As a centre of the British national press, Fleet Street is now all but dead.  From the inception of the first true modern newspaper, the Daily Courant in 1702 to the mid-eighties when the press barons of the modern age moved their empires a few miles downriver, almost every national daily title had its home in this rather unremarkable road in London EC4.  But what caused Fleet Street’s meteoric rise as a newspaper printing mecca, and why did it fade just as quickly?

As with so many quirks of historical accident, Fleet Street was the right place at the right time.  During the last decade of the 17th century, England’s strict pre-publication censorship laws disappeared from the statute list – largely because neither of the main political parties could agree on a non-partisan arrangement which either trusted the other to uphold.  Despite a half-hearted attempt by the government in 1712 to re-impose press controls, which garnered very little cross-party support, the much lauded freedom of the press was enshrined. At the same time, Fleet Street was already a centre of the printing trade, and the roads around St Pauls in the eastern part of central London were already thronged with book printers and sellers.  Finally, lying as it did on the main thoroughfare between Westminster, the City and the port, Fleet Street’s abundance of taverns and coffee houses made it an excellent spot for the newshounds of the day to gather their stories for the next edition.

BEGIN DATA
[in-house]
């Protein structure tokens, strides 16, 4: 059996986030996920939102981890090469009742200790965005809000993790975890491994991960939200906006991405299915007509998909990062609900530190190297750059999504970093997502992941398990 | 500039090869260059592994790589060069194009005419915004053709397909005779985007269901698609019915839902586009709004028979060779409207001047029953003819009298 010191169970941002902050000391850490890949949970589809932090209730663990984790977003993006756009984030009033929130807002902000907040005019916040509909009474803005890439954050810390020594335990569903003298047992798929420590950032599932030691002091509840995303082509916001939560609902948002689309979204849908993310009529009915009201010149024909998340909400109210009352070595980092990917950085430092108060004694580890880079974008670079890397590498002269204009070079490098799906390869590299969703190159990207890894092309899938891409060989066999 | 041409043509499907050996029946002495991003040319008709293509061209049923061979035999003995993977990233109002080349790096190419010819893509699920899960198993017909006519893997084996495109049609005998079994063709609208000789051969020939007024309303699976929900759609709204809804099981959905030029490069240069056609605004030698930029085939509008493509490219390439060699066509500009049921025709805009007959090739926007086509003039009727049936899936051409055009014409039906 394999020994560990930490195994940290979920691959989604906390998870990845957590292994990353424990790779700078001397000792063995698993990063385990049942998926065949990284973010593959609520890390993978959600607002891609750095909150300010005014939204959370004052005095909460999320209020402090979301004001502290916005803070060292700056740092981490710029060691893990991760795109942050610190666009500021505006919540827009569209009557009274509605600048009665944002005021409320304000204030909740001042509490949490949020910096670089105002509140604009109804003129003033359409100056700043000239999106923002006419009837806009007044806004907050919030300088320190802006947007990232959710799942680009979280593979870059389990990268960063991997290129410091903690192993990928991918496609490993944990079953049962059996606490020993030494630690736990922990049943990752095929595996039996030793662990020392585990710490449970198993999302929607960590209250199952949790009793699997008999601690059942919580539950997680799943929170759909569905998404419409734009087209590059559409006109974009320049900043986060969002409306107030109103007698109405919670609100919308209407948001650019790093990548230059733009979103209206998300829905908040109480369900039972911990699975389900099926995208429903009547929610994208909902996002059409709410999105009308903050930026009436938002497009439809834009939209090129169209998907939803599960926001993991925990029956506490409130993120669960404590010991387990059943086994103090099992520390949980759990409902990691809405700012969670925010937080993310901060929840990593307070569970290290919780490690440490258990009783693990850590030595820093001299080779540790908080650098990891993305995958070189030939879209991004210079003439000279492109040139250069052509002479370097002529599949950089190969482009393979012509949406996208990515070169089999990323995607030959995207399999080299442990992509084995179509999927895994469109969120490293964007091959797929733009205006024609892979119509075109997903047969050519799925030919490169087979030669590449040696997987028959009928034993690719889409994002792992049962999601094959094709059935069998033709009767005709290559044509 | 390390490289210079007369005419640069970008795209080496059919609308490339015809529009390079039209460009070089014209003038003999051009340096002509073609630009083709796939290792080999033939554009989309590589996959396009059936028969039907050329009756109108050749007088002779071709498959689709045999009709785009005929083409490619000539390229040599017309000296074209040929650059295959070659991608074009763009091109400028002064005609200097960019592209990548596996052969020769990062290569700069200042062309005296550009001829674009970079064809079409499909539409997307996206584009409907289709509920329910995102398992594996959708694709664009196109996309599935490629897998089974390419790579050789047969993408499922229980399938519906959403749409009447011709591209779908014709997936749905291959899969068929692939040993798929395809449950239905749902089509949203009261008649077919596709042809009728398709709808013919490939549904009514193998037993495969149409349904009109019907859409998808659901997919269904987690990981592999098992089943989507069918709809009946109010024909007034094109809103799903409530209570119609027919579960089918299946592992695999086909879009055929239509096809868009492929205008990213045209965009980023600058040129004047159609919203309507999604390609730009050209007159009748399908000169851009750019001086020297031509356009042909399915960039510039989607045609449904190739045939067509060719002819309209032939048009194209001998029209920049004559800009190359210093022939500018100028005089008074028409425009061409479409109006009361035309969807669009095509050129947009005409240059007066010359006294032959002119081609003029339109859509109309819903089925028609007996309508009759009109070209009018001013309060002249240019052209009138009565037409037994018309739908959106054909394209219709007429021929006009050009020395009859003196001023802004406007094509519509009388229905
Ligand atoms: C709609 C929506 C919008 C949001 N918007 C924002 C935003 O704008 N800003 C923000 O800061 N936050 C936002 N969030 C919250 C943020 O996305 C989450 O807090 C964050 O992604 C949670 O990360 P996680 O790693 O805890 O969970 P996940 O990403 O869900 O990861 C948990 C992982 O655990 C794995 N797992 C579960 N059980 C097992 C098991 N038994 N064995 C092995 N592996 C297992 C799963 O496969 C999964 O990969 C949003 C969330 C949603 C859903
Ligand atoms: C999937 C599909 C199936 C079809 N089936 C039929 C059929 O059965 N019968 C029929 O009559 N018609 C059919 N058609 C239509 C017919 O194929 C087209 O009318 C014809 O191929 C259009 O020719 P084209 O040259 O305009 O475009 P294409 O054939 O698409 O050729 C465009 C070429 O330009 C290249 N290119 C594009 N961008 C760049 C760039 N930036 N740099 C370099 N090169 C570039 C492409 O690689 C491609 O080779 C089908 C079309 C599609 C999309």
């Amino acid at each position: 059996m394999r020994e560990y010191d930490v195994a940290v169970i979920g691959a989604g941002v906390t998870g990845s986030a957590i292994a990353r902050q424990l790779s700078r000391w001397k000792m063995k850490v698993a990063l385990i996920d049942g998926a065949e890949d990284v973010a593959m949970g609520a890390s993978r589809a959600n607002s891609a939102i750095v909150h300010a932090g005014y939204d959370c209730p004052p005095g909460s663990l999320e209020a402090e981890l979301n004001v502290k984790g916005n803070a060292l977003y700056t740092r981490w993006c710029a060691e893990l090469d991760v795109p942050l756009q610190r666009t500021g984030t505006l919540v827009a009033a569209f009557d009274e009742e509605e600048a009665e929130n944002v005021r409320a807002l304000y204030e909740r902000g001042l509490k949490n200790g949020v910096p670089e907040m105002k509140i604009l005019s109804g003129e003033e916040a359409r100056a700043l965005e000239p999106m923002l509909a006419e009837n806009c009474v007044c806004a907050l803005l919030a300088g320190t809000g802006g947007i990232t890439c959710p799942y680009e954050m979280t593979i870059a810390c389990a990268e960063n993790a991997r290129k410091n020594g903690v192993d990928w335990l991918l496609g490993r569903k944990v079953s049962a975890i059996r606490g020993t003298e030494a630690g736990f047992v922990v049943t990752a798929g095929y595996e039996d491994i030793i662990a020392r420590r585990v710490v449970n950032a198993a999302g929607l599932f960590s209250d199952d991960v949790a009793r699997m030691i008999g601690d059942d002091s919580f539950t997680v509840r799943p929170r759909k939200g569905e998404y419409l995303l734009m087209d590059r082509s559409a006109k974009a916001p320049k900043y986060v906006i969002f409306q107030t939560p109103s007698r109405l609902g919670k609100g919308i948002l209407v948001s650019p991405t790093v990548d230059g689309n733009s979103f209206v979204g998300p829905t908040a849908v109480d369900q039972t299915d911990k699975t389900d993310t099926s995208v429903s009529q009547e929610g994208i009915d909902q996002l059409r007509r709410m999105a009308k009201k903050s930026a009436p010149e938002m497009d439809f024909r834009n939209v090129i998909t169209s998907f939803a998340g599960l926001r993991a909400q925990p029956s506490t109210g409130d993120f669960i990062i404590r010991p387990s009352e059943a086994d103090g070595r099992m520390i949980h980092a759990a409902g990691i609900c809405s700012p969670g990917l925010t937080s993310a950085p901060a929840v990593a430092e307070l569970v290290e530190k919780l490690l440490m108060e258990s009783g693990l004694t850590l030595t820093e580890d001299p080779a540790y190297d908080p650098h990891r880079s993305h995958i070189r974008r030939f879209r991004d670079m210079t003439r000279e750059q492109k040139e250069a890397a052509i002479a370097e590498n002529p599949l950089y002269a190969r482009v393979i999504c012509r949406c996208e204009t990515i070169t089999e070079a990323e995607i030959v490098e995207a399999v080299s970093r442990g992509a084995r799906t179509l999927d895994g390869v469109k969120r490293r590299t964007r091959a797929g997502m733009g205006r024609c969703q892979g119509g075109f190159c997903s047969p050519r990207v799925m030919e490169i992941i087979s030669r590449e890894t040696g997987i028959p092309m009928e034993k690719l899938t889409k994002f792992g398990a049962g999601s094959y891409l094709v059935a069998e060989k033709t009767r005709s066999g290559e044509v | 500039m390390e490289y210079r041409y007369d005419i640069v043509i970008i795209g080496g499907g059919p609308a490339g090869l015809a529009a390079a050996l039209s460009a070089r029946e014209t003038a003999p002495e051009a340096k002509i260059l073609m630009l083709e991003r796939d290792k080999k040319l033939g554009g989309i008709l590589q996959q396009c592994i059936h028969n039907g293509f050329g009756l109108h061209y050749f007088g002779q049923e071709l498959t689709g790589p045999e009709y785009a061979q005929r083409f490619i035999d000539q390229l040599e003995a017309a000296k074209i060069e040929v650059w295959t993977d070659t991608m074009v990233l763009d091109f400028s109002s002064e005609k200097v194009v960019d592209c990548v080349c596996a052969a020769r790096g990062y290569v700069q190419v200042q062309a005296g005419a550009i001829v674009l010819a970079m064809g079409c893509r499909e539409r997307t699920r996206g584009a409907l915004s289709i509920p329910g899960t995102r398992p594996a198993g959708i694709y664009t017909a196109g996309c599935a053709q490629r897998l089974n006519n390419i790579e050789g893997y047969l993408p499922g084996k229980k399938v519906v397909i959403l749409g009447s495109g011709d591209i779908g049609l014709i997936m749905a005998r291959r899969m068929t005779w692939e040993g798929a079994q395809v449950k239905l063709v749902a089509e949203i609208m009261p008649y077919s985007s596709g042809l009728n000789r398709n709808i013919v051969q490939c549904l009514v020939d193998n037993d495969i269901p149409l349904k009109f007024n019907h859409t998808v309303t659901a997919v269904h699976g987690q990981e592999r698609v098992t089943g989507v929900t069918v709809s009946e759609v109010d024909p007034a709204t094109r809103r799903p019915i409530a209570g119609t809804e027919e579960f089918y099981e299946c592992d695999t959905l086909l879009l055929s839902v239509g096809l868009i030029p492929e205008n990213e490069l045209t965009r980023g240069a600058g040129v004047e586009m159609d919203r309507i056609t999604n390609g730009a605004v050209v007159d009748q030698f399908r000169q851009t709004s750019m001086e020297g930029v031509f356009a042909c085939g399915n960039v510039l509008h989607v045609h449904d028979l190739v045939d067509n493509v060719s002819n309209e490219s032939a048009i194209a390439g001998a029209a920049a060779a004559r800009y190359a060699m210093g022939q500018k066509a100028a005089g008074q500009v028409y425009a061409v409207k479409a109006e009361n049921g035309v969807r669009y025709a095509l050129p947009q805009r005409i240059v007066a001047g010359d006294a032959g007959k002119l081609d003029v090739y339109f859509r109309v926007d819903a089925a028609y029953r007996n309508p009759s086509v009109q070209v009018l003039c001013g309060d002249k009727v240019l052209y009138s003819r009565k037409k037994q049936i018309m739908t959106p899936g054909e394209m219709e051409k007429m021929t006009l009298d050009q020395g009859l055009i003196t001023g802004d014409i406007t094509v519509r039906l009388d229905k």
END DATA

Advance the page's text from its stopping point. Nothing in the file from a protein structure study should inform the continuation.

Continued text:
The high rate of adult literacy in London – around 55% of the adult population – meant that there was a ready and avid market for the newly enfranchised free press.  The fact that the establishment of the day could be discussed, lampooned, even vilified by the press was not only a novelty, and unheard of anywhere else in Europe, it was hugely popular across the class divide.

Fleet Street continued to prosper, with every UK daily and Sunday title having at least a presence until the mid 1980s.  Suddenly, almost overnight, it died.  In part, it was the need to modernise that did for Fleet Street.  The old, manually operated printing presses were expensive and made more so by the archaic working practices which had grown up around the newspaper printing industry.  In part, the newspaper barons were determined to use the opportunity to drive through changes to these working practices which, they judged could only succeed by a clean sweep and a root and branch change.  So the UK newspaper industry found a new home on the site of London’s former docklands.  Fleet Street’s taverns remain but no national titles are printed there now.  A few low circulation journals are all that remains of an illustrious publishing past.